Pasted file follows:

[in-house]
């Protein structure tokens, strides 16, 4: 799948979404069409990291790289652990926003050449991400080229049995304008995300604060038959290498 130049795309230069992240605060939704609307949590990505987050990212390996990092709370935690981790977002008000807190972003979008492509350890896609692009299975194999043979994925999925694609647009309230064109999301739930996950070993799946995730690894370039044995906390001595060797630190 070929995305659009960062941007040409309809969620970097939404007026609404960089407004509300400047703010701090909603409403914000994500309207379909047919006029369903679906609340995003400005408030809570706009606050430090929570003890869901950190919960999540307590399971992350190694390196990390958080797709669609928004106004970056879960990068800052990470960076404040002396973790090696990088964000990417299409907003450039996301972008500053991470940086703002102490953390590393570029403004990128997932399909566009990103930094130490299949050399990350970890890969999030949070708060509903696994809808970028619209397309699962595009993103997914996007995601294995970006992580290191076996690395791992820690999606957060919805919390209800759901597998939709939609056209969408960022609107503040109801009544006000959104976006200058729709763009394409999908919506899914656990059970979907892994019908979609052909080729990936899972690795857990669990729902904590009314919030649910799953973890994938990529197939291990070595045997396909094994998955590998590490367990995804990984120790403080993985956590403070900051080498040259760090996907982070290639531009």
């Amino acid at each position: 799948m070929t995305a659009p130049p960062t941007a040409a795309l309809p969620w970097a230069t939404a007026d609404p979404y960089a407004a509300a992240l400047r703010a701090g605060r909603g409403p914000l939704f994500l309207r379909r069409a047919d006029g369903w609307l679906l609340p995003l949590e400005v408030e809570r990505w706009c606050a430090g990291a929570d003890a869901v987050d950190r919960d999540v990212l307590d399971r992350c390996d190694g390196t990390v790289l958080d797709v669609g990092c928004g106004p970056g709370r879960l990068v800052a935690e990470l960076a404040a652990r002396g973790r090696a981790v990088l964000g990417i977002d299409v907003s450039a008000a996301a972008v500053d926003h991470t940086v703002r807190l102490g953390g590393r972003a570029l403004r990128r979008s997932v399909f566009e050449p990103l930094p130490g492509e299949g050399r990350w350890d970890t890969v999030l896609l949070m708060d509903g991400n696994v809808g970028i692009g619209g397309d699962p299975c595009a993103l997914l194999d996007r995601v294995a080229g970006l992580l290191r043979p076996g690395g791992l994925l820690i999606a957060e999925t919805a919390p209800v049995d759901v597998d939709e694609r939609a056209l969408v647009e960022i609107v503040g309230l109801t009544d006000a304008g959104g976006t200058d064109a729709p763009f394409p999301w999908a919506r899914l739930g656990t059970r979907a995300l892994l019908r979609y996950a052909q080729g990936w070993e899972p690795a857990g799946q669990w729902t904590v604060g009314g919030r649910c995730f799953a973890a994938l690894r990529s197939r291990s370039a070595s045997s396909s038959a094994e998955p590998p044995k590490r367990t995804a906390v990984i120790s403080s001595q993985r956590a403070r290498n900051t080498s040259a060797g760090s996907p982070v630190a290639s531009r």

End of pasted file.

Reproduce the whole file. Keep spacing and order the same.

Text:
[in-house]
């Protein structure tokens, strides 16, 4: 799948979404069409990291790289652990926003050449991400080229049995304008995300604060038959290498 130049795309230069992240605060939704609307949590990505987050990212390996990092709370935690981790977002008000807190972003979008492509350890896609692009299975194999043979994925999925694609647009309230064109999301739930996950070993799946995730690894370039044995906390001595060797630190 070929995305659009960062941007040409309809969620970097939404007026609404960089407004509300400047703010701090909603409403914000994500309207379909047919006029369903679906609340995003400005408030809570706009606050430090929570003890869901950190919960999540307590399971992350190694390196990390958080797709669609928004106004970056879960990068800052990470960076404040002396973790090696990088964000990417299409907003450039996301972008500053991470940086703002102490953390590393570029403004990128997932399909566009990103930094130490299949050399990350970890890969999030949070708060509903696994809808970028619209397309699962595009993103997914996007995601294995970006992580290191076996690395791992820690999606957060919805919390209800759901597998939709939609056209969408960022609107503040109801009544006000959104976006200058729709763009394409999908919506899914656990059970979907892994019908979609052909080729990936899972690795857990669990729902904590009314919030649910799953973890994938990529197939291990070595045997396909094994998955590998590490367990995804990984120790403080993985956590403070900051080498040259760090996907982070290639531009």
């Amino acid at each position: 799948m070929t995305a659009p130049p960062t941007a040409a795309l309809p969620w970097a230069t939404a007026d609404p979404y960089a407004a509300a992240l400047r703010a701090g605060r909603g409403p914000l939704f994500l309207r379909r069409a047919d006029g369903w609307l679906l609340p995003l949590e400005v408030e809570r990505w706009c606050a430090g990291a929570d003890a869901v987050d950190r919960d999540v990212l307590d399971r992350c390996d190694g390196t990390v790289l958080d797709v669609g990092c928004g106004p970056g709370r879960l990068v800052a935690e990470l960076a404040a652990r002396g973790r090696a981790v990088l964000g990417i977002d299409v907003s450039a008000a996301a972008v500053d926003h991470t940086v703002r807190l102490g953390g590393r972003a570029l403004r990128r979008s997932v399909f566009e050449p990103l930094p130490g492509e299949g050399r990350w350890d970890t890969v999030l896609l949070m708060d509903g991400n696994v809808g970028i692009g619209g397309d699962p299975c595009a993103l997914l194999d996007r995601v294995a080229g970006l992580l290191r043979p076996g690395g791992l994925l820690i999606a957060e999925t919805a919390p209800v049995d759901v597998d939709e694609r939609a056209l969408v647009e960022i609107v503040g309230l109801t009544d006000a304008g959104g976006t200058d064109a729709p763009f394409p999301w999908a919506r899914l739930g656990t059970r979907a995300l892994l019908r979609y996950a052909q080729g990936w070993e899972p690795a857990g799946q669990w729902t904590v604060g009314g919030r649910c995730f799953a973890a994938l690894r990529s197939r291990s370039a070595s045997s396909s038959a094994e998955p590998p044995k590490r367990t995804a906390v990984i120790s403080s001595q993985r956590a403070r290498n900051t080498s040259a060797g760090s996907p982070v630190a290639s531009r």